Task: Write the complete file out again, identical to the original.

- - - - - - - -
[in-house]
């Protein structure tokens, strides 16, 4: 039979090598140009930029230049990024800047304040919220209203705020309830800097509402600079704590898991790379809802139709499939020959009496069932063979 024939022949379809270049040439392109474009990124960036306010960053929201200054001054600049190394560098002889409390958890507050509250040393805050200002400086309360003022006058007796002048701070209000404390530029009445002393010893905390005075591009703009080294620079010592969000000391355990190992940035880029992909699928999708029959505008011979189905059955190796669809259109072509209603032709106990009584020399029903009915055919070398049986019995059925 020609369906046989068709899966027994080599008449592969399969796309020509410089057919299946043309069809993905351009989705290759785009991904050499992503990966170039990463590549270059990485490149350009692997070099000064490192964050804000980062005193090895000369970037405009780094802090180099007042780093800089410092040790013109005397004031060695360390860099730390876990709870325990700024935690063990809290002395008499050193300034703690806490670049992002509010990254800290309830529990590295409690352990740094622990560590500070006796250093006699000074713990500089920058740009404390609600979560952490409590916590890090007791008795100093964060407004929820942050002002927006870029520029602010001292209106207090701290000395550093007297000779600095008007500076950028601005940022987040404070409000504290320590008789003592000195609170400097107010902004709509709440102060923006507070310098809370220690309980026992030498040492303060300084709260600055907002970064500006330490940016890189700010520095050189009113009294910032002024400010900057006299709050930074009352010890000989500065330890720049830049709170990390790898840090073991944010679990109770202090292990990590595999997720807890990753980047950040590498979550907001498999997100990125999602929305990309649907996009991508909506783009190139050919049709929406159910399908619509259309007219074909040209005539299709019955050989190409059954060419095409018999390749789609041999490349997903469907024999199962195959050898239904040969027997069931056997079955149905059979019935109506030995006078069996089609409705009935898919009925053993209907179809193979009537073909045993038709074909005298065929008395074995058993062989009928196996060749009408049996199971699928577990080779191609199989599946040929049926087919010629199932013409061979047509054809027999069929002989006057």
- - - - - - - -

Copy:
[in-house]
């Protein structure tokens, strides 16, 4: 039979090598140009930029230049990024800047304040919220209203705020309830800097509402600079704590898991790379809802139709499939020959009496069932063979 024939022949379809270049040439392109474009990124960036306010960053929201200054001054600049190394560098002889409390958890507050509250040393805050200002400086309360003022006058007796002048701070209000404390530029009445002393010893905390005075591009703009080294620079010592969000000391355990190992940035880029992909699928999708029959505008011979189905059955190796669809259109072509209603032709106990009584020399029903009915055919070398049986019995059925 020609369906046989068709899966027994080599008449592969399969796309020509410089057919299946043309069809993905351009989705290759785009991904050499992503990966170039990463590549270059990485490149350009692997070099000064490192964050804000980062005193090895000369970037405009780094802090180099007042780093800089410092040790013109005397004031060695360390860099730390876990709870325990700024935690063990809290002395008499050193300034703690806490670049992002509010990254800290309830529990590295409690352990740094622990560590500070006796250093006699000074713990500089920058740009404390609600979560952490409590916590890090007791008795100093964060407004929820942050002002927006870029520029602010001292209106207090701290000395550093007297000779600095008007500076950028601005940022987040404070409000504290320590008789003592000195609170400097107010902004709509709440102060923006507070310098809370220690309980026992030498040492303060300084709260600055907002970064500006330490940016890189700010520095050189009113009294910032002024400010900057006299709050930074009352010890000989500065330890720049830049709170990390790898840090073991944010679990109770202090292990990590595999997720807890990753980047950040590498979550907001498999997100990125999602929305990309649907996009991508909506783009190139050919049709929406159910399908619509259309007219074909040209005539299709019955050989190409059954060419095409018999390749789609041999490349997903469907024999199962195959050898239904040969027997069931056997079955149905059979019935109506030995006078069996089609409705009935898919009925053993209907179809193979009537073909045993038709074909005298065929008395074995058993062989009928196996060749009408049996199971699928577990080779191609199989599946040929049926087919010629199932013409061979047509054809027999069929002989006057």